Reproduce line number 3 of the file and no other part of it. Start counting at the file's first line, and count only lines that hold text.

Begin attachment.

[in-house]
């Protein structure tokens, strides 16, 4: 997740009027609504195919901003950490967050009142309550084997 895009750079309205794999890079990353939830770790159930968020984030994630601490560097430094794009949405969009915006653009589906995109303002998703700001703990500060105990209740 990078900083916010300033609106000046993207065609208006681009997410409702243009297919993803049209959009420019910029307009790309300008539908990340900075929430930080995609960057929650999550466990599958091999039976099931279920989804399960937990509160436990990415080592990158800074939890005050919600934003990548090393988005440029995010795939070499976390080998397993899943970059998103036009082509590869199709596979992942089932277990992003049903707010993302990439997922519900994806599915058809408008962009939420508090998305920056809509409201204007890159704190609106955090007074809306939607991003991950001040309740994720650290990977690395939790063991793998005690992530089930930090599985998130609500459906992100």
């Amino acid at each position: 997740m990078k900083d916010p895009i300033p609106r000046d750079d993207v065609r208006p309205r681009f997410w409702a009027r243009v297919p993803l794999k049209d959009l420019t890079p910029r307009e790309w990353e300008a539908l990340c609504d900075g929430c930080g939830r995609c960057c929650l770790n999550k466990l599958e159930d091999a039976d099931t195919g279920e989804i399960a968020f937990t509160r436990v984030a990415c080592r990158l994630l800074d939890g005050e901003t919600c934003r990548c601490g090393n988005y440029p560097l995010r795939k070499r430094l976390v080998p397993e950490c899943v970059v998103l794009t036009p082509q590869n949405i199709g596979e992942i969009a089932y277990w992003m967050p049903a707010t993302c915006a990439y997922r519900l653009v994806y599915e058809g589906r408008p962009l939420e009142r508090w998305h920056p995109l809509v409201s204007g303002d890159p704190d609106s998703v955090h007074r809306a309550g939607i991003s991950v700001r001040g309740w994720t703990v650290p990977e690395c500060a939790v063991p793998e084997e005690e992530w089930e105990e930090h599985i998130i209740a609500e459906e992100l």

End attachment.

């Amino acid at each position: 997740m990078k900083d916010p895009i300033p609106r000046d750079d993207v065609r208006p309205r681009f997410w409702a009027r243009v297919p993803l794999k049209d959009l420019t890079p910029r307009e790309w990353e300008a539908l990340c609504d900075g929430c930080g939830r995609c960057c929650l770790n999550k466990l599958e159930d091999a039976d099931t195919g279920e989804i399960a968020f937990t509160r436990v984030a990415c080592r990158l994630l800074d939890g005050e901003t919600c934003r990548c601490g090393n988005y440029p560097l995010r795939k070499r430094l976390v080998p397993e950490c899943v970059v998103l794009t036009p082509q590869n949405i199709g596979e992942i969009a089932y277990w992003m967050p049903a707010t993302c915006a990439y997922r519900l653009v994806y599915e058809g589906r408008p962009l939420e009142r508090w998305h920056p995109l809509v409201s204007g303002d890159p704190d609106s998703v955090h007074r809306a309550g939607i991003s991950v700001r001040g309740w994720t703990v650290p990977e690395c500060a939790v063991p793998e084997e005690e992530w089930e105990e930090h599985i998130i209740a609500e459906e992100l």